Mary cannot help wanting to find the secret garden, and with the help of a friendly little robin bird, she manages to find both the hidden door and the key that will open it. Little does she know that there is something about the garden that is indeed magical. The longer Mary stays and works in the garden, the nicer, prettier, and healthier she becomes. Mary begins to make friends for the first time in her life.
   Then Misselthwaite gives up another of its secrets, and Mary finds herself facing a real challenge, one which may end up spoiling the secret of the garden forever.
This beautiful story is certainly one of the best children's books that has ever been written. Readers will see how good sense, kindness, love, and being out in nature can help someone whose heart and mind have dried up and become hard and bitter. They will see how bringing a garden to life can be healing to those whose bodies and spirits are weak and sad. First published in 1911, this is a tale that will surely continue to charm readers of all ages for years to come.
   Inga Moore's gorgeous illustrations perfectly capture the underlying magical element in this special story. Soft colors and intimate details give the full page pictures an added richness. In addition, there are numerous little illustrations and smaller panels throughout the book, which add a very special something to the tale.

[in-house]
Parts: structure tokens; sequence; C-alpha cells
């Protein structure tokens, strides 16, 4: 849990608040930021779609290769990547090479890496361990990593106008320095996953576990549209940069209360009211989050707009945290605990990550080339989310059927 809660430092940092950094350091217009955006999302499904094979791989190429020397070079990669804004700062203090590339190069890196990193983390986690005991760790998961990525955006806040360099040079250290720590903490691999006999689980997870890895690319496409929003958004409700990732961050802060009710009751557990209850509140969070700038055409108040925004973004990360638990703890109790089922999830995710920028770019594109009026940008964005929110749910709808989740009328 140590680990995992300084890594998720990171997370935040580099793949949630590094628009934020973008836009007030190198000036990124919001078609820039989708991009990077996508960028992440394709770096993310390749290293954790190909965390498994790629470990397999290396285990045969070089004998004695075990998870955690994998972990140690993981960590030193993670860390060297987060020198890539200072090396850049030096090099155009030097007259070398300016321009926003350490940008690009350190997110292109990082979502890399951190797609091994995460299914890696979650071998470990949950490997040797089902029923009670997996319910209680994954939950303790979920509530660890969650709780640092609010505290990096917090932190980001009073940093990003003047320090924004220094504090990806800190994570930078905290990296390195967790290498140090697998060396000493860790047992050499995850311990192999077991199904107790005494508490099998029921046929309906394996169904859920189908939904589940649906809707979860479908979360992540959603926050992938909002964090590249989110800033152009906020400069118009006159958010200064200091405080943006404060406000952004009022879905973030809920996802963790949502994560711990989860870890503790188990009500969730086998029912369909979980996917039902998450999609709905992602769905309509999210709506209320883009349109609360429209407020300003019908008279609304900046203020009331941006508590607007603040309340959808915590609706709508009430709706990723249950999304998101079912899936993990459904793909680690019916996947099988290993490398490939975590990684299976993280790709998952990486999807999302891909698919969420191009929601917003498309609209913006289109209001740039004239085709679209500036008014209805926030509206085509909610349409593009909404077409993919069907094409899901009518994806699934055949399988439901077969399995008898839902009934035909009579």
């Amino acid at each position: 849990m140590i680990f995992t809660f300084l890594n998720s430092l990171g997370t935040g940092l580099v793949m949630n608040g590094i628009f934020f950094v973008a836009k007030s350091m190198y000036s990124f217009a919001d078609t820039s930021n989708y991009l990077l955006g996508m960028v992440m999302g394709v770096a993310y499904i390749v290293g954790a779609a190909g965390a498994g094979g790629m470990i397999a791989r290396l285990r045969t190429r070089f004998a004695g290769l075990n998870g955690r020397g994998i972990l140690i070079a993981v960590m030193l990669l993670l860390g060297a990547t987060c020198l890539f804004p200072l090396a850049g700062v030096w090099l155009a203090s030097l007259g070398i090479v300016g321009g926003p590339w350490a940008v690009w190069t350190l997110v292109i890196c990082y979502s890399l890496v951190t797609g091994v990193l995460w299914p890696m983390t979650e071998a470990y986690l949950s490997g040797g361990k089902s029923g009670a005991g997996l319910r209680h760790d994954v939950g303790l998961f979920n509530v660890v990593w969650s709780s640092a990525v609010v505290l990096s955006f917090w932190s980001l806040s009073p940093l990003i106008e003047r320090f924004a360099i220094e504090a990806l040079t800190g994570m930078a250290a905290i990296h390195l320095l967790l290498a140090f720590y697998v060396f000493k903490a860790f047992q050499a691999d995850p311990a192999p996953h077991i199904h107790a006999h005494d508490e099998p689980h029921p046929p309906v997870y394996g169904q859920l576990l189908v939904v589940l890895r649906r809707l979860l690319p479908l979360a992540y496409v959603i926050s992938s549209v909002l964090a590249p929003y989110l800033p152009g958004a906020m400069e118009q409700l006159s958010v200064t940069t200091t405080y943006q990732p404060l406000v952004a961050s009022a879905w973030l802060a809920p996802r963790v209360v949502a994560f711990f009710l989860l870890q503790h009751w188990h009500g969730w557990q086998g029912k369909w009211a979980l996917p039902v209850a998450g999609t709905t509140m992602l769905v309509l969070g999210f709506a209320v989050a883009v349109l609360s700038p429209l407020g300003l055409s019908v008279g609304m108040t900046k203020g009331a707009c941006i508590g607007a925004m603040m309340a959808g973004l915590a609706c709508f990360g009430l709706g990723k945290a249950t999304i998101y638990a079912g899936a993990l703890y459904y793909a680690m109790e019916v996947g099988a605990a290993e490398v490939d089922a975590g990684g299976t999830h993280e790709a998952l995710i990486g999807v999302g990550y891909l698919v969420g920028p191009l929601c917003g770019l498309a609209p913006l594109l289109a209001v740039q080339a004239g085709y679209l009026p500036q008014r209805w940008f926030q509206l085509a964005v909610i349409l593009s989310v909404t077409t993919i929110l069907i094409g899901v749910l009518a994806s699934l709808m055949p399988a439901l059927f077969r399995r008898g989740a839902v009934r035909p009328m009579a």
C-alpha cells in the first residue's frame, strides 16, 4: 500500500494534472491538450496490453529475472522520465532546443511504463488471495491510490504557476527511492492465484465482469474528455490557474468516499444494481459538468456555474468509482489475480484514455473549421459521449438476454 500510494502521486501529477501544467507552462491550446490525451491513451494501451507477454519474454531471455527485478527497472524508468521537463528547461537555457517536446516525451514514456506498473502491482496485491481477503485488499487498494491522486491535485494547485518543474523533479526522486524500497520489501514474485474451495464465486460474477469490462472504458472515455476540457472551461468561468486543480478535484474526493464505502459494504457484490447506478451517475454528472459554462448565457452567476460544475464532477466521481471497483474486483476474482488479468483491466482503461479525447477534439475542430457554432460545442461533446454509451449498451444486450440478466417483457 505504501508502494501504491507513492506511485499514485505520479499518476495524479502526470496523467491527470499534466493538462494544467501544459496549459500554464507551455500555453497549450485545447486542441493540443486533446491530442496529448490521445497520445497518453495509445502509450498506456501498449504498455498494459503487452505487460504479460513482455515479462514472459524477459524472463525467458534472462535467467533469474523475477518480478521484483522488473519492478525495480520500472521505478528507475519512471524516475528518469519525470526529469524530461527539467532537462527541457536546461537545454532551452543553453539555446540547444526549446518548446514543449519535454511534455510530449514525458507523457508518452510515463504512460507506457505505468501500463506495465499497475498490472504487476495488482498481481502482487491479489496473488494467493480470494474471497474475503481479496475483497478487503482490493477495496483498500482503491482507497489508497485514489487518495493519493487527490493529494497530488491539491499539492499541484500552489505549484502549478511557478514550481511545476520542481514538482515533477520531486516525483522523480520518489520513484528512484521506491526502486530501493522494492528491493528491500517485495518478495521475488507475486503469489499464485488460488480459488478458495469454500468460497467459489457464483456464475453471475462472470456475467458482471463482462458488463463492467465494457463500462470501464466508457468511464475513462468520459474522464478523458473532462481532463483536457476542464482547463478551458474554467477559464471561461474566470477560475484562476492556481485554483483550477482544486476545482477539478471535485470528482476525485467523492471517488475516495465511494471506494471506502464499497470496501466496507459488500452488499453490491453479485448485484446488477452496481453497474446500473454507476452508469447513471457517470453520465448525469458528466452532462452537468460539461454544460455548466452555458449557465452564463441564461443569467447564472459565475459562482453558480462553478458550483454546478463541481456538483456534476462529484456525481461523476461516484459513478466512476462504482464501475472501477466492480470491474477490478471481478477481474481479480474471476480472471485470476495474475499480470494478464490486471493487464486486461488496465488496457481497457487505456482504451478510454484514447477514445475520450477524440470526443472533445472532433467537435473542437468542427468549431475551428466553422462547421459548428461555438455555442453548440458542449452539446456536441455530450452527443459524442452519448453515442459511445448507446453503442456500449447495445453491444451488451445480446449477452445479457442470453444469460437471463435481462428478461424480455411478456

Monday, July 12, 2010

July is Classics Book Month on TTLG - Day Five

Roald Dahl is one of those writers whose books have truly stood the test of time. James and the Giant Peach was first published in 1961. Today readers of all ages are still falling in love with this delcisouly odd story, and the memorable characters that Dahl created. 
James and the Giant Peach
Roald Dahl
Illustrations by Quentin Blake
Ages 5 to 8
Penguin, 2001, 0141304677
There can be no doubt that James Trotter had every reason to be miserable. Not only had his beloved parents died in an unfortunate accident involving a rhino, but he also had had to leave his wonderful home by the sea to go and live with his frightful aunts, Aunt Sponge and Aunt Spiker. These two women did everything they could to make James’s life as unhappy as possible; they did not give him enough to eat, they made him work very hard, and all in all they were a thoroughly despicable pair.